Friday, 17 May 2013

Responding to Andrew's O2 Platform feedback on the OWASP Leaders list

Here is my answers to OWASP's Andrew van der Stock on this feedback on the O2 Platform. My answers contains good info on my approach to O2 Platform's community and development.

Andrew's words are in italic below

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(changing the title to reflect the new thread on the O2 Platform)

Hey Andrew, thanks a lot for your feedback, and please see my comments below


On 16 May 2013 13:41, vanderaj vanderaj <vanderaj@owasp.org> wrote:
Dinis,

I know what you mean about the lack of O2 feedback. So I'm going to
give you a tiny bit, and hopefully it will help rather than hinder the
discussion.

and I really appreciate you taking the time :)
I think the main constructive criticism I can help you with for O2 is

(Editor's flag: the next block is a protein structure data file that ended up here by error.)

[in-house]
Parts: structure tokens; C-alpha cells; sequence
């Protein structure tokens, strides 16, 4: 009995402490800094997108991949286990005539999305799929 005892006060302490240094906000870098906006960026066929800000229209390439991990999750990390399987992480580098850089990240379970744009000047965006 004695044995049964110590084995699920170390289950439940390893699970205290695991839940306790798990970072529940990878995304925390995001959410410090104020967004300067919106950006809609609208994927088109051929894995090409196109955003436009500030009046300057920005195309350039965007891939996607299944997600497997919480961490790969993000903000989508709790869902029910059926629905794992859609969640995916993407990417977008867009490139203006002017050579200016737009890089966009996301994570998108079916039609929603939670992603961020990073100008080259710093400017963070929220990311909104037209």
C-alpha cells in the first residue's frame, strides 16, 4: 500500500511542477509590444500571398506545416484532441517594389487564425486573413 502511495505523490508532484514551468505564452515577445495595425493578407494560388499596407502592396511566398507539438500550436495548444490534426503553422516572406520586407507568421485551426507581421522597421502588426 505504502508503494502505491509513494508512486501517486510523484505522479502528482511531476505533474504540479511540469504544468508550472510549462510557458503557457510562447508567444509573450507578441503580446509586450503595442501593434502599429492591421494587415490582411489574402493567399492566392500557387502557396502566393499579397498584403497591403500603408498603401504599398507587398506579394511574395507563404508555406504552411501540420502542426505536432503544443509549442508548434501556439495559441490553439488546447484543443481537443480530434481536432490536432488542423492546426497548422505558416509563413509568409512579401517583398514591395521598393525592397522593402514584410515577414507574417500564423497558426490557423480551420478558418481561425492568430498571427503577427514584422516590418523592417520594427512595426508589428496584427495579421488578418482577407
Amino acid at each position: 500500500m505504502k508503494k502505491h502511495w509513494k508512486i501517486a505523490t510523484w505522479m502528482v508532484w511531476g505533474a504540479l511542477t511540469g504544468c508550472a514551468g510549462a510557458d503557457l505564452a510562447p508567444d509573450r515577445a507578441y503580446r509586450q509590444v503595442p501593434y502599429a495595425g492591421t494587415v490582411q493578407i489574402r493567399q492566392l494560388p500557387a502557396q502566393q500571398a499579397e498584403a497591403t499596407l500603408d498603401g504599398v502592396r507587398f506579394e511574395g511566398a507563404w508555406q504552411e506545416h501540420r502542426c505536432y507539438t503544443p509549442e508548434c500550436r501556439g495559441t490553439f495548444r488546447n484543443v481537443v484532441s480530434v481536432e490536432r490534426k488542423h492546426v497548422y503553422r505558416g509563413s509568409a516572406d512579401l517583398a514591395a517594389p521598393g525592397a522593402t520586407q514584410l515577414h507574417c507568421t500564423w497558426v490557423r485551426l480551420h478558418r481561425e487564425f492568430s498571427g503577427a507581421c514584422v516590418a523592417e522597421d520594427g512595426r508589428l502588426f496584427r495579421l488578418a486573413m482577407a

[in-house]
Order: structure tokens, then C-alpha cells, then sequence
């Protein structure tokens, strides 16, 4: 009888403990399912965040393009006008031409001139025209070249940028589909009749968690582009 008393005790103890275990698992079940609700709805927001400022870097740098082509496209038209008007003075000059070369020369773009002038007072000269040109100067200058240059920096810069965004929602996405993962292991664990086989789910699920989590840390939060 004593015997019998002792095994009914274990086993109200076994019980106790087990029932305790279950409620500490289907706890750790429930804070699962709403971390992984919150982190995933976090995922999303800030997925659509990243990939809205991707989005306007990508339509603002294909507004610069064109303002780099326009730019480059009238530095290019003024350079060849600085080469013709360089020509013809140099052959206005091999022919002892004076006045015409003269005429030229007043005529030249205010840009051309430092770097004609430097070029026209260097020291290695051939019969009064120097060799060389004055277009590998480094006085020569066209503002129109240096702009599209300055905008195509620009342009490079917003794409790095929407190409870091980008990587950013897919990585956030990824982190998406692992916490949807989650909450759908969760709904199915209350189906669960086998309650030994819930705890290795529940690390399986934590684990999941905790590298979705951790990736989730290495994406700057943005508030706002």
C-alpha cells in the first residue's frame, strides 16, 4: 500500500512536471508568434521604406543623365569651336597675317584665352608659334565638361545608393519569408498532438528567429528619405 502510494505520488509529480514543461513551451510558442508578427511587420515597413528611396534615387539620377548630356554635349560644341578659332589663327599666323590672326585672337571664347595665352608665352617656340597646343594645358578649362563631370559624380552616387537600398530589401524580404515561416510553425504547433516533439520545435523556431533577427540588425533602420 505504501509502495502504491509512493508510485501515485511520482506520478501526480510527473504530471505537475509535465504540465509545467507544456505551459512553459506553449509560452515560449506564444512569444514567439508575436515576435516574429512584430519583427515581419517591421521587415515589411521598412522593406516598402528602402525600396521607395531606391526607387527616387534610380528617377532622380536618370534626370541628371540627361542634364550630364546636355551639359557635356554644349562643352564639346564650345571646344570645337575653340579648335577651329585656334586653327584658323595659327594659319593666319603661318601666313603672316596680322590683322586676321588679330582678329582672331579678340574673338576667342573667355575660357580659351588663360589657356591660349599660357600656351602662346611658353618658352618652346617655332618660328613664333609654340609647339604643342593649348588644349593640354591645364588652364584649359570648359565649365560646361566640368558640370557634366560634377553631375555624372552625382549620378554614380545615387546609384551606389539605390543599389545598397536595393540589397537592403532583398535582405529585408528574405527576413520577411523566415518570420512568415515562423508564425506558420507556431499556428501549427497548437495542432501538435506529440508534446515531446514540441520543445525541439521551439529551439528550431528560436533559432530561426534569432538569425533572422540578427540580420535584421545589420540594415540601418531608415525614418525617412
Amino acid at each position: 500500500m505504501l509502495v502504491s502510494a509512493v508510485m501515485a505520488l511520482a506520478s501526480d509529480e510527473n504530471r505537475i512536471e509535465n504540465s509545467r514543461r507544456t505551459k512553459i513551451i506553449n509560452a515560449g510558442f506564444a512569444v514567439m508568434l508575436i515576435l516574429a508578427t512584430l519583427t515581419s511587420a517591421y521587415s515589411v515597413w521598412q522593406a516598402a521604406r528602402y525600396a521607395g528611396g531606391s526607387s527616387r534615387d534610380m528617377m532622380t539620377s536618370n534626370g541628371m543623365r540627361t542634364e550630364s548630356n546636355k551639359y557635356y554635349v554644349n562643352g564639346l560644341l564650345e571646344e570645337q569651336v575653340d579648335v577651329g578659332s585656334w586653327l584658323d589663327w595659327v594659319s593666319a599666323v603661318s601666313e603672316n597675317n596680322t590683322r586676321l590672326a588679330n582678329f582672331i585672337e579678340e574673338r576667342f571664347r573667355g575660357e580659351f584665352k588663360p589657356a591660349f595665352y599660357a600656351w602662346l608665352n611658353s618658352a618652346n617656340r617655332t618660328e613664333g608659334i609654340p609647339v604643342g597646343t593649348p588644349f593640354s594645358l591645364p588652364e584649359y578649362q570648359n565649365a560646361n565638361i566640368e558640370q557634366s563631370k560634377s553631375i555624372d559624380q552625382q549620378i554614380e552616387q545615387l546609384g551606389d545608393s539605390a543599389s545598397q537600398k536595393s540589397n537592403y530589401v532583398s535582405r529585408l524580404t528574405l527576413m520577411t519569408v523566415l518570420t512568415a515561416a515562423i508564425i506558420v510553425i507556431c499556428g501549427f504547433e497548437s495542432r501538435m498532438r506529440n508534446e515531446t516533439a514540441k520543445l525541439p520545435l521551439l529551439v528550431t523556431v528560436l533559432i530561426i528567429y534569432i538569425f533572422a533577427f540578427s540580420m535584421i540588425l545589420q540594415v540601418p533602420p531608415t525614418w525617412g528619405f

the UX is almost certainly best represented as "Dinis Cruz's best
13487 ideas in a single app with a fair few extra options just to make
sure they are there, plus magic lemur juice".

I agree :) in fact one of my core objectives for O2 was that it would be become my preferred tool, which I would use every day and where I would be the most productive.

I do believe that it is very important for the developers to use their tool every day, and part of the reason why the rate of innovation in O2 hasn't really slowed down is because I keep using it, and keep improving its capabilities (in order to make my work/job more effecient)

Note that I am a really 'hard father' on O2, and will not use it if there is a better solution or technology. This is always a great sanity check, since it is also important not to 'force the use' of a tool/technique. In a way my development moto of O2 is to make O2 the easiest and most productive way for doing a particular 'security/development related' task.